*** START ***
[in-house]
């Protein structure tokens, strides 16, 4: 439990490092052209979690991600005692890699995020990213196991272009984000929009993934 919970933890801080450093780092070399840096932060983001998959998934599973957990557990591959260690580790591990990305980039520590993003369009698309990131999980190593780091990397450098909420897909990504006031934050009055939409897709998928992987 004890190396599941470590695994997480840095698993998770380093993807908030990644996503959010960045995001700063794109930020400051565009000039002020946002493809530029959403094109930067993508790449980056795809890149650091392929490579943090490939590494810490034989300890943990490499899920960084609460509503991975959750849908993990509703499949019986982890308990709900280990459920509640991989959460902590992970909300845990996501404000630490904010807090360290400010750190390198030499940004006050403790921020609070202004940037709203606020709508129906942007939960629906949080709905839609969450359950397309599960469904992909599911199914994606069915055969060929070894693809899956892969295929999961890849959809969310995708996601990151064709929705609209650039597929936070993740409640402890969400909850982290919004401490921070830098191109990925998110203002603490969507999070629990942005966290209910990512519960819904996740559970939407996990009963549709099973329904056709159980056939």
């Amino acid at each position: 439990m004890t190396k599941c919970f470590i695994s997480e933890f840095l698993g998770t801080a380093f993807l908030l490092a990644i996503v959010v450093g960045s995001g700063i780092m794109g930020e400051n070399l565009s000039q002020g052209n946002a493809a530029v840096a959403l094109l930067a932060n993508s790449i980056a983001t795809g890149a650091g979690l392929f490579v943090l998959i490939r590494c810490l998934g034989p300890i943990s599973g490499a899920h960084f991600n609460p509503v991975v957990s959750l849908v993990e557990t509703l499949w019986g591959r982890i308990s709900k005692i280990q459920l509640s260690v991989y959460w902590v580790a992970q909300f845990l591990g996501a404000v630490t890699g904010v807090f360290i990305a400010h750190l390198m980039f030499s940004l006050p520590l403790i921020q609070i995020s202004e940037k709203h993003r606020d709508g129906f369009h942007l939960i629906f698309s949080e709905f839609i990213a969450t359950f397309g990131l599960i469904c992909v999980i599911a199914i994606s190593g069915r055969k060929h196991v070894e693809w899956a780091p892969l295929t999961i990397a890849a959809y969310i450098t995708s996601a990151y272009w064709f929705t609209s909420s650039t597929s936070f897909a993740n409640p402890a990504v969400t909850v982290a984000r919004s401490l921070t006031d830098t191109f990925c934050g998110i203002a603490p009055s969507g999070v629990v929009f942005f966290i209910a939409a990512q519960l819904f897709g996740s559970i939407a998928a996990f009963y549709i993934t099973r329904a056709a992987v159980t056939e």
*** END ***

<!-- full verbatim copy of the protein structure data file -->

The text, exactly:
[in-house]
């Protein structure tokens, strides 16, 4: 439990490092052209979690991600005692890699995020990213196991272009984000929009993934 919970933890801080450093780092070399840096932060983001998959998934599973957990557990591959260690580790591990990305980039520590993003369009698309990131999980190593780091990397450098909420897909990504006031934050009055939409897709998928992987 004890190396599941470590695994997480840095698993998770380093993807908030990644996503959010960045995001700063794109930020400051565009000039002020946002493809530029959403094109930067993508790449980056795809890149650091392929490579943090490939590494810490034989300890943990490499899920960084609460509503991975959750849908993990509703499949019986982890308990709900280990459920509640991989959460902590992970909300845990996501404000630490904010807090360290400010750190390198030499940004006050403790921020609070202004940037709203606020709508129906942007939960629906949080709905839609969450359950397309599960469904992909599911199914994606069915055969060929070894693809899956892969295929999961890849959809969310995708996601990151064709929705609209650039597929936070993740409640402890969400909850982290919004401490921070830098191109990925998110203002603490969507999070629990942005966290209910990512519960819904996740559970939407996990009963549709099973329904056709159980056939």
């Amino acid at each position: 439990m004890t190396k599941c919970f470590i695994s997480e933890f840095l698993g998770t801080a380093f993807l908030l490092a990644i996503v959010v450093g960045s995001g700063i780092m794109g930020e400051n070399l565009s000039q002020g052209n946002a493809a530029v840096a959403l094109l930067a932060n993508s790449i980056a983001t795809g890149a650091g979690l392929f490579v943090l998959i490939r590494c810490l998934g034989p300890i943990s599973g490499a899920h960084f991600n609460p509503v991975v957990s959750l849908v993990e557990t509703l499949w019986g591959r982890i308990s709900k005692i280990q459920l509640s260690v991989y959460w902590v580790a992970q909300f845990l591990g996501a404000v630490t890699g904010v807090f360290i990305a400010h750190l390198m980039f030499s940004l006050p520590l403790i921020q609070i995020s202004e940037k709203h993003r606020d709508g129906f369009h942007l939960i629906f698309s949080e709905f839609i990213a969450t359950f397309g990131l599960i469904c992909v999980i599911a199914i994606s190593g069915r055969k060929h196991v070894e693809w899956a780091p892969l295929t999961i990397a890849a959809y969310i450098t995708s996601a990151y272009w064709f929705t609209s909420s650039t597929s936070f897909a993740n409640p402890a990504v969400t909850v982290a984000r919004s401490l921070t006031d830098t191109f990925c934050g998110i203002a603490p009055s969507g999070v629990v929009f942005f966290i209910a939409a990512q519960l819904f897709g996740s559970i939407a998928a996990f009963y549709i993934t099973r329904a056709a992987v159980t056939e």